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Jonathon C. Mcintosh, D.D.S., Appellant v. David Partridge

April 25, 2013

JONATHON C. MCINTOSH, D.D.S., APPELLANT
v.
DAVID PARTRIDGE, M.D., INDIVIDUALLY AND IN HIS OFFICIAL CAPACITY, AND ADALBERTO BARRERA, INDIVIDUALLY AND IN HIS OFFICIAL CAPACITY, APPELLEES



On Appeal from the 400th District Court Fort Bend County, Texas Trial Court Case No. 08-DCV-168700

The opinion of the court was delivered by: Laura Carter Higley Justice

MEMORANDUM OPINION

Jonathon C. McIntosh, D.D.S. appeals the trial court's judgment dismissing his case for want of prosecution. McIntosh presents one issue, asserting that the trial court "reversibly erred when it dismissed [his] cause of action with prejudice."

We affirm the judgment as modified.

Background

McIntosh was the Director of Dentistry for the residents of the Richmond State School (RSS), a Texas facility providing a home for people with mental and physical disabilities. In 2004, McIntosh, a member of the United States Navy Reserves, was recalled to active duty in Iraq for one year. When he returned from service, McIntosh notified RSS that he wanted to return to work. According to McIntosh, appellee David Partridge, M.D., medical director of RSS, and appellee Adalberto Barrera, superintendent of RSS, instructed appellant not to return to RSS because appellant's "clinical privileges had been suspended due to professional incompetence and violations of the applicable standard of care."

On December 23, 2005, McIntosh filed suit in federal district court against Partridge, both individually and in his official capacity as medical director of RSS, asserting claims under (1) the Uniformed Services Employment and Reemployment Rights Act (USERRA), 38 U.S.C. § 4311(a); (2) the Equal Protection and the Due Process Clauses of the Fourteenth Amendment; and (3) Texas common law defamation.*fn1 The federal court granted Partridge's motion for summary judgment and rendered a judgment that McIntosh take nothing from Partridge in either his individual or official capacity.*fn2

On August 8, 2008, the United States Court of Appeals for the Fifth Circuit held that there was no federal jurisdiction over McIntosh's USERRA claim and dismissed the claim.*fn3 The Fifth Circuit affirmed the remainder of the district court's take-nothing judgment against McIntosh.*fn4

On February 16, 2009, McIntosh filed suit in state district court against Partridge and Barrera in their individual and official capacities, asserting that their allegations of professional incompetence against McIntosh were pretext and that their failure to re-employ him violated USERRA and Texas Government Code sections 431.005(c), 613.002, and 613.021. McIntosh also alleged that their actions constituted defamation because the matter had been reported to the National Practitioner Database and the United States Navy, placing McIntosh's military healthcare provider credentials in danger of revocation.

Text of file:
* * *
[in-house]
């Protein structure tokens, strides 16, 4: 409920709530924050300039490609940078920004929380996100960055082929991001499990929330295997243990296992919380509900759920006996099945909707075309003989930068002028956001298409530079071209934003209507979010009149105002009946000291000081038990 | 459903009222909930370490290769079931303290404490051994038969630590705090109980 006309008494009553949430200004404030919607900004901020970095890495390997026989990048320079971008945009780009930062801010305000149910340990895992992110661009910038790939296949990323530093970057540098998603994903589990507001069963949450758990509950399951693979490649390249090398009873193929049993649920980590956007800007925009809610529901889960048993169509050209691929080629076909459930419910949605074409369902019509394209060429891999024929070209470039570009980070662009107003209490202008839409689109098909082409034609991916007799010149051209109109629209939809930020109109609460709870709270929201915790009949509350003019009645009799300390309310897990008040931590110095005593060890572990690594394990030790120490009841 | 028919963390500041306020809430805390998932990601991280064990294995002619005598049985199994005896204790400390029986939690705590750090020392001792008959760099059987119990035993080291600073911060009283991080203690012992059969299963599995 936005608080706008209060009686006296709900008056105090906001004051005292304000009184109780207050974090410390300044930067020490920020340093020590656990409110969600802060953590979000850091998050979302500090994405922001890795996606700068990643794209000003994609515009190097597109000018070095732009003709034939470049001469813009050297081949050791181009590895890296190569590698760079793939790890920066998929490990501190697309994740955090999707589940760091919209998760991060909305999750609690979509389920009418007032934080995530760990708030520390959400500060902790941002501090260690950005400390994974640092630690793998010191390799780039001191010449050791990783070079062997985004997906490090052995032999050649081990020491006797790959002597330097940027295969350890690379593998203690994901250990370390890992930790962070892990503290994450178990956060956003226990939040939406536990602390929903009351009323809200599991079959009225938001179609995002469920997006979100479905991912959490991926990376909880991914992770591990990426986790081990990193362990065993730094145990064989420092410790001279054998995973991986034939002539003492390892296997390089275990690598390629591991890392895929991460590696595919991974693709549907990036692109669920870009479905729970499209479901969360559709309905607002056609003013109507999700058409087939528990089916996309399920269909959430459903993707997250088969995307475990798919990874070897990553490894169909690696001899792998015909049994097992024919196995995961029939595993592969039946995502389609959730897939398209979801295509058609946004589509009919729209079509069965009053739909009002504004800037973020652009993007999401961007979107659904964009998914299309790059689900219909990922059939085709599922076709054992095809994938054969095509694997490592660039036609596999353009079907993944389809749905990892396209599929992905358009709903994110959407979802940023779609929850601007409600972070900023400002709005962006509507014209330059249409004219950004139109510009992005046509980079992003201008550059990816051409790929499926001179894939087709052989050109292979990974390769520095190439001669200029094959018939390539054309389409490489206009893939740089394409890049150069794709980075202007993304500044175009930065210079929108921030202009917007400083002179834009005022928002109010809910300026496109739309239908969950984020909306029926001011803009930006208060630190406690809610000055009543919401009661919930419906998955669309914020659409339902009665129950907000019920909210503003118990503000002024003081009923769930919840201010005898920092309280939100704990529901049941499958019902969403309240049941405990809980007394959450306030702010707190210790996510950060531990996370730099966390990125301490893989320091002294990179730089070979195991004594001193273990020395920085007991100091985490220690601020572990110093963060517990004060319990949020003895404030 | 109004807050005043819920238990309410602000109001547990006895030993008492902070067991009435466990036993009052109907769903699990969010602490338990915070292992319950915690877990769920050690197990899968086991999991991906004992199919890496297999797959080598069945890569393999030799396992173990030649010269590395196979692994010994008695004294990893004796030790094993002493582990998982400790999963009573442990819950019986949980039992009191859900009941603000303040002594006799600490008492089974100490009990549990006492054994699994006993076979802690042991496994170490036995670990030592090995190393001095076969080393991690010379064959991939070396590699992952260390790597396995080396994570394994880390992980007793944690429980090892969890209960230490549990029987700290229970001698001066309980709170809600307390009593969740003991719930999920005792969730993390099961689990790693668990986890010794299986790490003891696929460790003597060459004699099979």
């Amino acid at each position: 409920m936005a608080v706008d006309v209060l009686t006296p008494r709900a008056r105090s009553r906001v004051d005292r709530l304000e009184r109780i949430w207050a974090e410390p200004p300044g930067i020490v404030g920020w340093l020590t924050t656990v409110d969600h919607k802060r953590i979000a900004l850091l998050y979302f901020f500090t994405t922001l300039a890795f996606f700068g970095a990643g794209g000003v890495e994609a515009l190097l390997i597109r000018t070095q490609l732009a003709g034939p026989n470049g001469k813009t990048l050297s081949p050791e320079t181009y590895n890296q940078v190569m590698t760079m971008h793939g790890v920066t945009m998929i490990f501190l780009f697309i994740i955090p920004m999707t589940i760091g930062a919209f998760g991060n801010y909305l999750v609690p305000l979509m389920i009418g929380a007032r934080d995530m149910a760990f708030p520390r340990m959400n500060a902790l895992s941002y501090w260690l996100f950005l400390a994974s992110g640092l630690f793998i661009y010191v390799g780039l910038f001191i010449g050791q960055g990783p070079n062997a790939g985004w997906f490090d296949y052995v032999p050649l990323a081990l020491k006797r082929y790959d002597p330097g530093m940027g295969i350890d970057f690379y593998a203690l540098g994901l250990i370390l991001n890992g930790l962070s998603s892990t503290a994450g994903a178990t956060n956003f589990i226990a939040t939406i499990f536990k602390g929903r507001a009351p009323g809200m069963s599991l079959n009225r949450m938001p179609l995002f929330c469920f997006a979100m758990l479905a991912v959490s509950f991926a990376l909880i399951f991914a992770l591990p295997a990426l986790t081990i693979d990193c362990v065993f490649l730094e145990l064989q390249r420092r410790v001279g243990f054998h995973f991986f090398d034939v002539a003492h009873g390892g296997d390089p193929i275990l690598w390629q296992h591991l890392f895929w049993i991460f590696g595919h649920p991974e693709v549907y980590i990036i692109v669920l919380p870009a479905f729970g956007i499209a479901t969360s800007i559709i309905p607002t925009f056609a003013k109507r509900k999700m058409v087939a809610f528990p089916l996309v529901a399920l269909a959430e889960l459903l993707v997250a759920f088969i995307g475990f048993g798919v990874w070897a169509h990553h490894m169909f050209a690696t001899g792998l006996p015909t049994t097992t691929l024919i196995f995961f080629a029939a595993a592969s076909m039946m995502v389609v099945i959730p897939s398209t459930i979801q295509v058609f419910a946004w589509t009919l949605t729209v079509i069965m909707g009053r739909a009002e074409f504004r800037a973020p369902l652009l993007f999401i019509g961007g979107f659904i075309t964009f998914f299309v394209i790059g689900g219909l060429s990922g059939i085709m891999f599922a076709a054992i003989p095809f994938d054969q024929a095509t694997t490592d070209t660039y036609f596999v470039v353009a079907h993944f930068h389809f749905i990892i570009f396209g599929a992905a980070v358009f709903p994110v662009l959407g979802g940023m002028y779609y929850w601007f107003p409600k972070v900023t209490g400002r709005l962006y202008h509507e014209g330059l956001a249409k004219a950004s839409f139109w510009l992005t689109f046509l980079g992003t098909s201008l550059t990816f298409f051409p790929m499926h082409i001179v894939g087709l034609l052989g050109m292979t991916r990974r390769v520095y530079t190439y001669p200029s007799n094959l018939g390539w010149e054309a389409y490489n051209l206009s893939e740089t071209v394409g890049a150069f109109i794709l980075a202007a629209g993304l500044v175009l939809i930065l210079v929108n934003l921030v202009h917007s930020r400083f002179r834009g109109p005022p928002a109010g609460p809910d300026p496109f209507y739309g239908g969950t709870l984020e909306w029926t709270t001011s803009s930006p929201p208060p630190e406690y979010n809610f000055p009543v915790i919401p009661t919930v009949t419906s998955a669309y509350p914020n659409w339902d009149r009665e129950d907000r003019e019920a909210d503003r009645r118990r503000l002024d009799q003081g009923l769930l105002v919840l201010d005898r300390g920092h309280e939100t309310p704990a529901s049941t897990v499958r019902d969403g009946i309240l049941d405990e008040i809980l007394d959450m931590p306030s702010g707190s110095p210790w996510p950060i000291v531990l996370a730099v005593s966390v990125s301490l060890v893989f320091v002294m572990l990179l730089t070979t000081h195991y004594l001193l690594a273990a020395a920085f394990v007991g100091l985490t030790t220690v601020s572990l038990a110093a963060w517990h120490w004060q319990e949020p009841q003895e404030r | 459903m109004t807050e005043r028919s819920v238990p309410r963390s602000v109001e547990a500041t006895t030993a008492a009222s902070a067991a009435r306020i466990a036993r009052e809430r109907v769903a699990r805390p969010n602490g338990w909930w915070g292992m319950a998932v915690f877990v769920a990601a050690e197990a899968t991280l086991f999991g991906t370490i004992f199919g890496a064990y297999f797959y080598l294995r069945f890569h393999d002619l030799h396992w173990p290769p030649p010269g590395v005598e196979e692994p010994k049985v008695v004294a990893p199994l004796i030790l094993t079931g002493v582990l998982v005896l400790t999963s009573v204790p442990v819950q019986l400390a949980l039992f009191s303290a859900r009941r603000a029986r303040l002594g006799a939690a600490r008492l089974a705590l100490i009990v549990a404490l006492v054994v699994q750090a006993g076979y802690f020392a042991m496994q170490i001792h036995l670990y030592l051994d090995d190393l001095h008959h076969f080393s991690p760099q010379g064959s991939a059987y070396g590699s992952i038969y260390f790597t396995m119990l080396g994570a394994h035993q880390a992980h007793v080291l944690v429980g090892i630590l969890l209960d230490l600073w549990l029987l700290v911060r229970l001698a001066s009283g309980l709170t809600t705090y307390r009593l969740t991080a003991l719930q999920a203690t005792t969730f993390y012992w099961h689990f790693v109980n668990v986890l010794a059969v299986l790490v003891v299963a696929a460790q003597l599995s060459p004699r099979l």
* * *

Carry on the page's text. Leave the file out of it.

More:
On February 16, 2009, Partridge and Barrera answered the suit, asserting a general denial and affirmative defenses. McIntosh's deposition was scheduled on September 15, 2010; however, the parties agreed at the deposition to continue it pending the defendants' receipt of McIntosh's discovery responses.

The record reflects that the defendants' counsel sent two letters to McIntosh's counsel: one on November 16, 2010, and another on December 15, 2010. Each letter reflects that the defendants were still awaiting McIntosh's discovery responses. The letters asked McIntosh's counsel to provide information regarding the status of McIntosh's discovery responses.

On December 22, 2011, the defendants filed a motion to dismiss McIntosh's suit for want of prosecution pursuant to Rule of Civil Procedure 165a(2) and pursuant to its inherent power. They appended the portion of McIntosh's deposition in which the parties had agreed to continue the deposition until The defendants received McIntosh's discovery responses. The defendants also appended the two letters sent to McIntosh's counsel inquiring about the status of the discovery. In their verified motion to dimsiss, the defendants represented that McIntosh had not responded to the letters, and there had been no activity in the case during the year since the last letter was sent to McIntosh's counsel.

A hearing was held on the motion to dismiss on January 23, 2012. The docket sheet reflects that defense counsel appeared at the hearing but McIntosh did not appear. On the same day, the trial court signed an order granting the motion and dismissing the case "with prejudice."

McIntosh filed a verified motion to reinstate the case on February 21, 2012. He asserted that it was error to dismiss his case with prejudice because no determination on the merits had been made. McIntosh further explained that there had been no activity in the case because he was awaiting a determination in a related ...


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